When Andy and Sue Redmond bought their Palm Beach vacation condo, it had its charms—an extensive wraparound deck and proximity to the renowned restaurants and shops of Worth Avenue. But it was hardly living up to its potential. The condo was fractured into dark spaces, with a closed-in kitchen and a narrow hallway leading to closed-in bedrooms. “I spent less than five minutes in there,” Andy says, “and I knew we would have to gut it.” So they enlisted designer Cindy West Ray to reimagine the floor plan, opening up the kitchen and living spaces and modernizing the outdated finishes.
But after the condo was gutted, just as the crew was about to rebuild the rooms of the four-bedroom unit, the project took an unexpected turn. “We had knocked down all of the walls, and I was standing there with the contractor looking at the space,” recalls Ray. “I said, ‘It looks good without that fourth bedroom—now you can see panoramic views of the Intracoastal, ocean and golf course.’”
Ray shared with Andy the idea of keeping it that way; he loved the concept but wasn’t sure that Sue would be willing to give up a bedroom. When he got back to their primary home in Toronto, however, he made the pitch. “I told her how different the unit would look, and she bought into it immediately,” he says. “Clearly, it was the right decision.” That surprise square footage would become part of the main living space—an intimate media area now offering a pop-up television and prime Intracoastal view.
Having to alter the original building plan was no small task, given that they had to adhere to a short May-to-October construction season. “You can’t have many missteps, or you don’t make it,” says builder Mitch Gold, who completed the project while a partner at Derco Construction and has since started his own company, Goldcorp Construction. “We go and demo and, as well as you plan, things always shift around and we end up doing a lot of redesigning on-site. Cindy is really good at feeling the space and gets very creative with her ideas as she sees what can be done.” Doing away with that fourth bedroom eliminated a narrow hallway, which allowed for the wide vestibule Cindy wanted near the master and guest bedrooms. These rooms now have double-door entries and the master has direct access (before, you’d have to enter through the bathroom).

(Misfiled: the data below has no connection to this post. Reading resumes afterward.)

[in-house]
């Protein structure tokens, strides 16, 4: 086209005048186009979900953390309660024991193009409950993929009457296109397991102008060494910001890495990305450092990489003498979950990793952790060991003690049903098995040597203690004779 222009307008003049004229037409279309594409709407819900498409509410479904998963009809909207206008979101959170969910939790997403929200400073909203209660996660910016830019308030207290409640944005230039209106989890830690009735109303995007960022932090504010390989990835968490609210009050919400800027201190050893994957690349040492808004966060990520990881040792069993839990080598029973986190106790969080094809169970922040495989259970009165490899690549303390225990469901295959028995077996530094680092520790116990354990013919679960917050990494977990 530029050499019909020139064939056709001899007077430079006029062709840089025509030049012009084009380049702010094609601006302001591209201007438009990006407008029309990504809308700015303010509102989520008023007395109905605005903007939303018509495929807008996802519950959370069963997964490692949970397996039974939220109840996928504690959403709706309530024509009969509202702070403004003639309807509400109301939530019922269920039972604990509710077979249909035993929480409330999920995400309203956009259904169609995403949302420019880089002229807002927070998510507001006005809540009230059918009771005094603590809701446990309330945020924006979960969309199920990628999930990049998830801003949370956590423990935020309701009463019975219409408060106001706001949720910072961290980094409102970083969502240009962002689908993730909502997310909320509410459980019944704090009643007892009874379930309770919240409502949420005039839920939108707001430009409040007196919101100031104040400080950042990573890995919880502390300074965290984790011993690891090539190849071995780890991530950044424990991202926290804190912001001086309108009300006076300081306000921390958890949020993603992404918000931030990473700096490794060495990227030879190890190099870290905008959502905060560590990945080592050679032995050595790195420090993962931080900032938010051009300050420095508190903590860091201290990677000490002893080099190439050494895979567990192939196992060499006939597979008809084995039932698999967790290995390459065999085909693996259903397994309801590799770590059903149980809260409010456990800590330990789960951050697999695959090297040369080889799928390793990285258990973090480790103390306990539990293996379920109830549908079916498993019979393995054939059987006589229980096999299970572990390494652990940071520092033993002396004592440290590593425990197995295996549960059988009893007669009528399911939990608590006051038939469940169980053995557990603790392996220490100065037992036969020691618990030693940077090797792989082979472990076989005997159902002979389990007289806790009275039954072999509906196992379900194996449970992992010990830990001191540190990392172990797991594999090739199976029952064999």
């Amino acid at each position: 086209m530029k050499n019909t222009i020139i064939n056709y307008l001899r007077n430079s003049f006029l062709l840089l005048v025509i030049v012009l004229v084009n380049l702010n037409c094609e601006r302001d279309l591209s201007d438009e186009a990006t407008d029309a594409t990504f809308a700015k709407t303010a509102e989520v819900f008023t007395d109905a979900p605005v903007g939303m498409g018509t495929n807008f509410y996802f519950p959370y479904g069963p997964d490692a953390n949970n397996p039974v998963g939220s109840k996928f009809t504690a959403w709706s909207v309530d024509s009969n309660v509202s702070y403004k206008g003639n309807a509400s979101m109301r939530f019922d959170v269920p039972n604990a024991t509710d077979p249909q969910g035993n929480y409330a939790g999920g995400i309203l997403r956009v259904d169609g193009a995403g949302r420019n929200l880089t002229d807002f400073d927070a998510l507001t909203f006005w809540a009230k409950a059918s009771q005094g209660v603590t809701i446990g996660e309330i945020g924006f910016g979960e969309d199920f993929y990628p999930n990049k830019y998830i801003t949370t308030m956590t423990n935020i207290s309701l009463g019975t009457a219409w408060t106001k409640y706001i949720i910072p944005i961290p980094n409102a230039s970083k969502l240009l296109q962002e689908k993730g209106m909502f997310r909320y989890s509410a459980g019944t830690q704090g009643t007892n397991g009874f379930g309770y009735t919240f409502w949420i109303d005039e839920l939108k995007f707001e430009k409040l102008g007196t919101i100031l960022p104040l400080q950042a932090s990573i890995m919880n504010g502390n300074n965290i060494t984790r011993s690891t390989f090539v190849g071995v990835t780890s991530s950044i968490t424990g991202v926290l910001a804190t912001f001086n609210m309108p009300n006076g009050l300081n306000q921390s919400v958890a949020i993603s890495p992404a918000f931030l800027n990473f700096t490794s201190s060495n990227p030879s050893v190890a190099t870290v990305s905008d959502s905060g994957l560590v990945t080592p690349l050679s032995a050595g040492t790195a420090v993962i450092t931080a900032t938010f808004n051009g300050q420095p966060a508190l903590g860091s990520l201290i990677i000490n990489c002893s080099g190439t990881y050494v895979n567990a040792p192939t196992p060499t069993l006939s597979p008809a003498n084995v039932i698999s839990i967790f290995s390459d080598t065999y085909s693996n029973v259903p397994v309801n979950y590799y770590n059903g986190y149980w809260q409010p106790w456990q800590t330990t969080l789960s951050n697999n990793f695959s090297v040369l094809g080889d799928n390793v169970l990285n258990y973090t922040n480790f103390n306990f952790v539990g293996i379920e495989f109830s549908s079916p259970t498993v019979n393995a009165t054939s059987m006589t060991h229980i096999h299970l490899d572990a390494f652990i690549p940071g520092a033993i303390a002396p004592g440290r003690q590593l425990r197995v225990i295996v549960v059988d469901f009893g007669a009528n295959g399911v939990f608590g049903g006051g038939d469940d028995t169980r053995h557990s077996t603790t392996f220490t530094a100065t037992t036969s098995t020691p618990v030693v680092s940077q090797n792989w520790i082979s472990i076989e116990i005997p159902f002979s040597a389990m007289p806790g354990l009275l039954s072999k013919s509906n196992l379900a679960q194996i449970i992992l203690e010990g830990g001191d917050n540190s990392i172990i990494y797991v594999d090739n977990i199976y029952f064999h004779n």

For the design aesthetic, the couple wanted clean, sleek and functional—but not overly stark. “They wanted neutral colors but with shapes and forms, textures and interest,” says Ray, who procured modern furnishings with graceful lines, as well as like-minded accessories through her shop in West Palm Beach. She used contemporary—even commercial— materials to give the home a modern edge, but she mixed in natural materials to warm the spaces and evoke the nearby ocean. “The sandblasted cypress wall in the den is reminiscent of a dock and the coastal locale, and there are sandblasted European oak floors, too,” she says. “We used leathers that are soft and mohair that’s a little more cozy.”
The sleek look continues in the kitchen, where the layout was inspired by another that Ray designed in a neighboring unit. The team was initially working with pure white stone for the Redmonds’ island, but then Ray found zebra quartzite with bold gray veining that was bound to make a statement and bring the mix of modernity and warmth that she was infusing into the rest of the apartment. To ensure that the veining would match at certain junctures, such as the turn in the V-shaped island, it took hours of discussion while laying templates over slabs in the hot Florida sun. “We went to the fabricator and twisted and turned them so we could get everything to join as seamlessly as possible,” Gold says. And their efforts were not without success: “I did have concerns about the stone at first,” Andy says. “I had a tough time visualizing it because none of this was up. But I couldn’t be happier. I’ve had so many people walk in and say, ‘Wow.’”
Because the couple was downsizing from their previous vacation home, and with the fact that they dislike clutter, the kitchen—and nearly every other room—boasts plenty of built-in storage. “When you think about doing something contemporary, less is more, but the reality of life is you’ve always got stuff,” Andy says. “Cindy was able to incorporate storage in some areas where you wouldn’t even know it was there.” In the kitchen, for example, there’s a “hidden” door clad in millwork that is the entrance to the laundry room. The design also incorporates eye-catching art, including several photographs from Holden Luntz Gallery on Worth Avenue. “We’ve got a shot of Al Pacino from The Godfather in one of the washrooms, and Kate Moss when she was doing a shoot in Paris,” Andy says. “The piece in the den is of Bianca Jagger, as Andy Warhol was photographing her, and someone took a shot of them.”
Of course, with fewer walls, Jagger and Warhol have to compete for attention with sparkling blue waters. The Redmonds may have lost a bedroom, but they don’t regret a thing, and neither does Ray. “It’s wonderful to work with clients who believe in you,” she says. “Now they can see straight out to these gorgeous views—it’s like they’re on an ocean liner.”